The most chilling evidence of this trend was the November 19thattempt on the life of Doku Zavgayev. An explosive device detonatedbeside the road as Zavgayev’s motorcade passed through the centerof Grozny. Simultaneously, unidentified militants began firingon the motorcade from two directions. Two bodyguards were criticallywounded in the skirmish, and three cars were badly damaged. Zavgayevemerged with only slight injures. "This was done by thosewho are opposed to peaceful regulation in the republic,"Zavgayev said to journalists immediately after the incident.

Despite the increase in violence, preparations for the electionsare underway in Grozny. A far greatest hindrance to preparatorywork appears to be Russia’s haphazard style. For example, thelocal telephone exchange has cut off service to the Chechen CentralElections Committee for nonpayment of its bills. As a resultthe Committee officials cannot contact Moscow to clarify proceduralissues.

This is more than just an inconvenience, because no clear regulationsor procedures for electing a Chechen head of state exist in Grozny.The Law reads that "All citizens of the Chechen Republicwho are older than 18 are entitled to take part in the elections." However, no law on citizenship has ever been enacted inthe Chechen Republic, according to members of the Chechen ElectionsCommittee.

Moreover, this technical loophole opens to the door for Russiantroops to take part in the election. Russian authorities settledwhat had been a heated debate in Chechnya when it confirmed earlierthis week that as many as 50,000 Russian troops will vote alongwith Chechen residents. The participation of the troops virtuallyguarantees that voter turnout will reach 25 percent, therebymaking the election valid.

So despite the current uncertainty over procedures and despitethe possibility acts of terrorism by Dudayev militants, it appearsthat in Chechnya republican election will take place along withthe federal election.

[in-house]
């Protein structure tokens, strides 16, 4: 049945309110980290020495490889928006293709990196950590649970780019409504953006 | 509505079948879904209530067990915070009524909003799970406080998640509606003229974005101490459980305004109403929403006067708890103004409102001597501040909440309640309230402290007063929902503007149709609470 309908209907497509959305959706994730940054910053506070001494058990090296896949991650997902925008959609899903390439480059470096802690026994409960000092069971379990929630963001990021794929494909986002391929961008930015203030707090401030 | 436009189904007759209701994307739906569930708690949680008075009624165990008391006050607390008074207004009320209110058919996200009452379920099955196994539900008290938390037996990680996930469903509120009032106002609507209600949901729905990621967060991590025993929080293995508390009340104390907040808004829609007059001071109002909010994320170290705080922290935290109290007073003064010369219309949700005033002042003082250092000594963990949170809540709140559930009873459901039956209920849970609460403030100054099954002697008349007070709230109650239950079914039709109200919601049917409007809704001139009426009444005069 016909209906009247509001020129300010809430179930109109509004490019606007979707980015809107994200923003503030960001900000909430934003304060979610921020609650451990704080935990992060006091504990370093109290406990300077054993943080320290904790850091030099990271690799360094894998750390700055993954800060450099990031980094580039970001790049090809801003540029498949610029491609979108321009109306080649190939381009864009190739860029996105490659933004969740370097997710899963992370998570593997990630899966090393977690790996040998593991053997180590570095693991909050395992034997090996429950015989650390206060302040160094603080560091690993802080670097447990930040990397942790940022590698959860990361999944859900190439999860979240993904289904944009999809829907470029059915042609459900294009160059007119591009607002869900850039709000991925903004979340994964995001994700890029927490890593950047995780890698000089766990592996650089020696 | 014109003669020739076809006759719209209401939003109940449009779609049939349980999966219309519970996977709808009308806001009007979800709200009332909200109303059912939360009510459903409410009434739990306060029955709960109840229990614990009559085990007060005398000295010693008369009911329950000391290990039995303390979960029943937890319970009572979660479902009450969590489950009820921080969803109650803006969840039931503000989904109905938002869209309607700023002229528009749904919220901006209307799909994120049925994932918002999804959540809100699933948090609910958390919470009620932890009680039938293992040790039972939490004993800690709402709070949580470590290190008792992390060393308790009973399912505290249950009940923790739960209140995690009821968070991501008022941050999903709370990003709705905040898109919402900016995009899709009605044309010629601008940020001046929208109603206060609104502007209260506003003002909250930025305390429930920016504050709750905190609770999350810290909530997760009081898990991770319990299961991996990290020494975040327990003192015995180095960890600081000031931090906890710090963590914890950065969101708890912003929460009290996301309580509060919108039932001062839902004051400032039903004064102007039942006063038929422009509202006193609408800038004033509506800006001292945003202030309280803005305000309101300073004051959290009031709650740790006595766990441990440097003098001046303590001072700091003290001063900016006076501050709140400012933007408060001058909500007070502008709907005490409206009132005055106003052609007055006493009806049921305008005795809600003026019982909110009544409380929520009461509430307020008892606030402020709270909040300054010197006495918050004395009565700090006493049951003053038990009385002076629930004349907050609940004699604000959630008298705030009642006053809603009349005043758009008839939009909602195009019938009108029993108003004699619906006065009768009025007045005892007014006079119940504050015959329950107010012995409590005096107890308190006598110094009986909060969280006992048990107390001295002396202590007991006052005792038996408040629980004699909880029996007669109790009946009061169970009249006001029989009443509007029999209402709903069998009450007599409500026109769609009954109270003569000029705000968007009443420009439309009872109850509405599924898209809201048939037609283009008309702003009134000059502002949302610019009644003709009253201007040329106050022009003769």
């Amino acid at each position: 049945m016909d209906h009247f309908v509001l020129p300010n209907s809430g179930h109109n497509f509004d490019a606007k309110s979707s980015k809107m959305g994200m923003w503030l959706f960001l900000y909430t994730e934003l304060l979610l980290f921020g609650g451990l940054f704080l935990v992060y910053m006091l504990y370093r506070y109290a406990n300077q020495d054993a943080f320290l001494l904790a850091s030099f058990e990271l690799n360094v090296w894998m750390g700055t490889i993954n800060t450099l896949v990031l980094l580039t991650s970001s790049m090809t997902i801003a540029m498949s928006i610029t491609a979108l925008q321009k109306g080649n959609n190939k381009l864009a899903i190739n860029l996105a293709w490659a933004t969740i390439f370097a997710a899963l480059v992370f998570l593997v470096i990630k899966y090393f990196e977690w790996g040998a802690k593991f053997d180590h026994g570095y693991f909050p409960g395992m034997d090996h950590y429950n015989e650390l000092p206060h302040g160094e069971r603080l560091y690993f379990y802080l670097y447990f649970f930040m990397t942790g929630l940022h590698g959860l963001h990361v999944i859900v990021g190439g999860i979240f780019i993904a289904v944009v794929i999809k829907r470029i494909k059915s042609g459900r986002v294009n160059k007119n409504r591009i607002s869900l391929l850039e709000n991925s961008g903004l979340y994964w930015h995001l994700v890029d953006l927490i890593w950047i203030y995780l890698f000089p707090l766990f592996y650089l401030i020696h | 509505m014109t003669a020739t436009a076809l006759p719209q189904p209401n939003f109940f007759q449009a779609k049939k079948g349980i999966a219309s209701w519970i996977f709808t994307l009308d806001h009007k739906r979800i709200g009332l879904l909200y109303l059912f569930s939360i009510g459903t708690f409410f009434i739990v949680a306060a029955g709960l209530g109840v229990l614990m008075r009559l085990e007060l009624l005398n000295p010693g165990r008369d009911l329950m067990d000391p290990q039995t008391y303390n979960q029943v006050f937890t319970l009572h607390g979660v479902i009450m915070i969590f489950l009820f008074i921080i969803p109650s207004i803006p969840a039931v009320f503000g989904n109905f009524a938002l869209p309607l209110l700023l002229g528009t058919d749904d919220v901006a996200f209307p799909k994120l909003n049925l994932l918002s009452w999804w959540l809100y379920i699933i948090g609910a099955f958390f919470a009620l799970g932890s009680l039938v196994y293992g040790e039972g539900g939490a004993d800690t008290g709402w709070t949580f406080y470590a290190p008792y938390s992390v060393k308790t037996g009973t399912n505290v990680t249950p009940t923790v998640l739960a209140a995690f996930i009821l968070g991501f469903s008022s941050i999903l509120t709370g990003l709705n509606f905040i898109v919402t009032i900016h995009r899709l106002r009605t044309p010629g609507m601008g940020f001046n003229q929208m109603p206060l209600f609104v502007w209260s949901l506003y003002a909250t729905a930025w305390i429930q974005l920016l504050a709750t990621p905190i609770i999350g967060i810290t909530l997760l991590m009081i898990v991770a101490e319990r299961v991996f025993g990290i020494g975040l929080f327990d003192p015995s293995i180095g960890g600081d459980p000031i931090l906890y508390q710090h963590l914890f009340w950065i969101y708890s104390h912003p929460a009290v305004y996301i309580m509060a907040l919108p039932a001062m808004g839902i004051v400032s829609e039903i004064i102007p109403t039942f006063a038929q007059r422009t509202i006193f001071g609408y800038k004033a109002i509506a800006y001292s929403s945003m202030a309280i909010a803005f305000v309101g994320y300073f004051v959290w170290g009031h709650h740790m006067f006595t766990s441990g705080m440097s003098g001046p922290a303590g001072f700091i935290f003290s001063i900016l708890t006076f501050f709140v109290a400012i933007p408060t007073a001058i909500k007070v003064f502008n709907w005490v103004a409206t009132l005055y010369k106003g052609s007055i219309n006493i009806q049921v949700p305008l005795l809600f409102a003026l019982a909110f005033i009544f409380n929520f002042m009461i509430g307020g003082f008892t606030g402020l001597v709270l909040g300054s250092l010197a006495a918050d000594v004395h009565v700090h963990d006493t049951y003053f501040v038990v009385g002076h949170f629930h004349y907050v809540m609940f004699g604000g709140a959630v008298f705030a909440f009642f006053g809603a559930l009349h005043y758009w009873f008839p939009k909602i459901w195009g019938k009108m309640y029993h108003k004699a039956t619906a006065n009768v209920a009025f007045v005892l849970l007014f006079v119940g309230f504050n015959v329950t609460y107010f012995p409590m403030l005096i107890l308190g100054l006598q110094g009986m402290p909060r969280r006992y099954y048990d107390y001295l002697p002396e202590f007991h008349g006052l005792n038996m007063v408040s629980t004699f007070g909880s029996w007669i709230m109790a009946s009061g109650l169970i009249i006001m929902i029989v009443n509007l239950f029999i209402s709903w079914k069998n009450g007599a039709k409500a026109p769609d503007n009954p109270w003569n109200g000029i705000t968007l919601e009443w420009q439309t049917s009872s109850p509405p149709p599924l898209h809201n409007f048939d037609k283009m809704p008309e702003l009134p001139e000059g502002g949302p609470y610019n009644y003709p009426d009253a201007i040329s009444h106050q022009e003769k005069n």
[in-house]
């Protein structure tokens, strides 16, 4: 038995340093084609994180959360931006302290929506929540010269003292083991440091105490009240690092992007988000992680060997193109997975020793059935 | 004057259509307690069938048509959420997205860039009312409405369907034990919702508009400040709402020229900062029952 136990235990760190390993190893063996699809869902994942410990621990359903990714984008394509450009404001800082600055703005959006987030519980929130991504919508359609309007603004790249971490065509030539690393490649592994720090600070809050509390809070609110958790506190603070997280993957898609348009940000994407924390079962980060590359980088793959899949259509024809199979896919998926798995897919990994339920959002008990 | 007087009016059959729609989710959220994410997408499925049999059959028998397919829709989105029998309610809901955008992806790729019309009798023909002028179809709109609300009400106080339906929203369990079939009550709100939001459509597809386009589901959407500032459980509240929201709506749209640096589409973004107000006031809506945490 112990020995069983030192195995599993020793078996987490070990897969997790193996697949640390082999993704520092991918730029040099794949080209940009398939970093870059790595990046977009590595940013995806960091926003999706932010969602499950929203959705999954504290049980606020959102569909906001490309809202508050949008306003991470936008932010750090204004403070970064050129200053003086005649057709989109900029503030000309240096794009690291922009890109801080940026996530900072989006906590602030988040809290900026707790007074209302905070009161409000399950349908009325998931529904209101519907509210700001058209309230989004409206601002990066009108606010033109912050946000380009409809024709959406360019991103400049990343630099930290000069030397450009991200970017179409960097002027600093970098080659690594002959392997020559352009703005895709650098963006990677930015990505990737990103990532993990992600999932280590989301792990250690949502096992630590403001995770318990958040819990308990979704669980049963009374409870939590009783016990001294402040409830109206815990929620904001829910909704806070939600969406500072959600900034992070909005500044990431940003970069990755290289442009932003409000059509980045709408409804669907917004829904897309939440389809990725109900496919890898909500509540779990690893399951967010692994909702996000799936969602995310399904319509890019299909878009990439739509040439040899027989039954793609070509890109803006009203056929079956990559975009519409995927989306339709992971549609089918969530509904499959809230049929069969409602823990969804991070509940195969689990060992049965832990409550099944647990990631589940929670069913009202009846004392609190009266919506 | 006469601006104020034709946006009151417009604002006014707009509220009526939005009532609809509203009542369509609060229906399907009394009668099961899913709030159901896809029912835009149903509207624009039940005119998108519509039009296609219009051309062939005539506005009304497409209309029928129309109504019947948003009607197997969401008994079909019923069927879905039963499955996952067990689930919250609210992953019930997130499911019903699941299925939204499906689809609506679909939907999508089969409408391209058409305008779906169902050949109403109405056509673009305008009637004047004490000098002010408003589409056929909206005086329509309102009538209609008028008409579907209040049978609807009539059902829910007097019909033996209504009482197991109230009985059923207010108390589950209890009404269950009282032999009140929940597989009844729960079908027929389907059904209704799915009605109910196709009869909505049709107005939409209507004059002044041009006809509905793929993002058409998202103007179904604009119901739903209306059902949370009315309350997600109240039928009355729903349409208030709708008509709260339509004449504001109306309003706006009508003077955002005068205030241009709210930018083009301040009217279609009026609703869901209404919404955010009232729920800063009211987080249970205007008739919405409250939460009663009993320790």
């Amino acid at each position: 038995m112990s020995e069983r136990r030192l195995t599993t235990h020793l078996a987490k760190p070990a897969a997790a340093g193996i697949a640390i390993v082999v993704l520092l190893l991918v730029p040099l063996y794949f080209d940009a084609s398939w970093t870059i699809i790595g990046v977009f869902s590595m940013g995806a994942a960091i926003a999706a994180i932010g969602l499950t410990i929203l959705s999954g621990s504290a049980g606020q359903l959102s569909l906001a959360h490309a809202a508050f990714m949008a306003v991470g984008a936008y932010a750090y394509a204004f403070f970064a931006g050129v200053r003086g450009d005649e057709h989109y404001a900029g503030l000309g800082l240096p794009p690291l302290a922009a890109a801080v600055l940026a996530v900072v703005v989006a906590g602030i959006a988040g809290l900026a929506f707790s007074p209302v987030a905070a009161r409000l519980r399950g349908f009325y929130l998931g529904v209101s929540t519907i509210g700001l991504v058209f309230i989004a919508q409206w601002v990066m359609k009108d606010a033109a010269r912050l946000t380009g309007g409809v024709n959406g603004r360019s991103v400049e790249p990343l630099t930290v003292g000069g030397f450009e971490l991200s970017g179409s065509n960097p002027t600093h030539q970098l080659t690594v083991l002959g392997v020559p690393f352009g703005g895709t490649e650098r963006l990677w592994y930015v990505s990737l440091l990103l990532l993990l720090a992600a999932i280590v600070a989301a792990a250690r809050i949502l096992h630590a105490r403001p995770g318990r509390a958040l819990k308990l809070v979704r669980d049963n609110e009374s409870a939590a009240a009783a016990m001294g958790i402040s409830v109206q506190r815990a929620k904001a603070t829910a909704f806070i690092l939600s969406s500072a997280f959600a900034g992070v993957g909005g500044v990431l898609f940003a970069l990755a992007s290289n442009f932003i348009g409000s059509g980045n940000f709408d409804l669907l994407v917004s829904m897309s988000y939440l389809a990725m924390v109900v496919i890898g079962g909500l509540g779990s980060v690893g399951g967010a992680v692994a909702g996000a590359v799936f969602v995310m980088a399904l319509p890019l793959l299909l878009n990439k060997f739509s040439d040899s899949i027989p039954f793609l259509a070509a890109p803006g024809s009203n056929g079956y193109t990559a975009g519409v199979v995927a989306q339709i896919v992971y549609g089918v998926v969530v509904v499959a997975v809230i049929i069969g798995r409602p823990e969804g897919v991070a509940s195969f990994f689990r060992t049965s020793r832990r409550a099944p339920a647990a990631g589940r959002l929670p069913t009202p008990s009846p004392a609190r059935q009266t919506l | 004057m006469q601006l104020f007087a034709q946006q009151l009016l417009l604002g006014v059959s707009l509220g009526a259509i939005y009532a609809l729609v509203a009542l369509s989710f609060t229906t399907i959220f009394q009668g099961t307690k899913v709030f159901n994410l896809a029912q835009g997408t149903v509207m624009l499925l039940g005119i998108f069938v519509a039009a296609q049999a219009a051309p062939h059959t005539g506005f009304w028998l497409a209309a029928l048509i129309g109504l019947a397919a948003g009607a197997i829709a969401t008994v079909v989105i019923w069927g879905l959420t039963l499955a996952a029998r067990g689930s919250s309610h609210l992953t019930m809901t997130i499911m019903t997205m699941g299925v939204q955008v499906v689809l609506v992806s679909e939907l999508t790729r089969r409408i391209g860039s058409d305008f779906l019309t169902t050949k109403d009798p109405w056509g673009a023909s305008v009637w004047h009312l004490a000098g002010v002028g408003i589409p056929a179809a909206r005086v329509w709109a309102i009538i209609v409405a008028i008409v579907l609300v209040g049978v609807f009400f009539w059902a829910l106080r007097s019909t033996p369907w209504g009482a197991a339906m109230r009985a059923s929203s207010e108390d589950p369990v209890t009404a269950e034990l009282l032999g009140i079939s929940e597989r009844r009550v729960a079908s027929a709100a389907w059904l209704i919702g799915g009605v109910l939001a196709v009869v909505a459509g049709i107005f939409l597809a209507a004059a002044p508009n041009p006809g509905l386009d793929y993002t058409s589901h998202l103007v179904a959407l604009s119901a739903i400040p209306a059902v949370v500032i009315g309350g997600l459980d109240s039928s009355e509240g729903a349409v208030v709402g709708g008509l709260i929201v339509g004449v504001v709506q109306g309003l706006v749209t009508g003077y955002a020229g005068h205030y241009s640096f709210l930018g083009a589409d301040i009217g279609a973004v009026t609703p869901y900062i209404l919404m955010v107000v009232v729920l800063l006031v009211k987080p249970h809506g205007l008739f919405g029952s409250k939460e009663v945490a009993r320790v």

Many Chechens welcome the election. Weary of the violence andchaos, a considerable part of the population in Chechnya believesthat even though it is not being conducted in the best of circumstances, it brings some hope that a legally elected power will returnthe republic to a peaceful life. "Certainly, it is an absurdidea to hold elections under the supervision of an occupationregime, but on the other hand this is still better than to simplywait and watch how the republic is dying!" was the opinionof many Chechens to whom I talked. This attitude is reminiscentof that of many Algerians toward a similar event in their homeland."A ballot is better than a bomb even if the election resultswould be a bit falsified," is how the French newspaper Liberasioncharacterized the mood surrounding elections in Algeria. ManyChechens would subscribe to this position.

Hard-core Dudayev supporters–those willing to pay any pricefor victory over the Russians–constitute barely one-third ofthe Chechen population. Most of these people are concentratedin the southern mountainous part of the republic, the regionfrom which Dudayev has traditionally drawn his supporters andwhich is today controlled by pro-Dudayev militants. It will beimpossible for the election to be held in this area. Dudayev’srepresentatives have already announced that they will view participationin the elections to be an act of treason. Commander of the Dudayevarmy on the Eastern Front and "hero of Budennovsk" ShamilBasayev told a Prism correspondent that any attempts toorganize elections will be viewed as a "state crime."

But elsewhere in Chechnya, the voter turnout is expected tobe relatively high.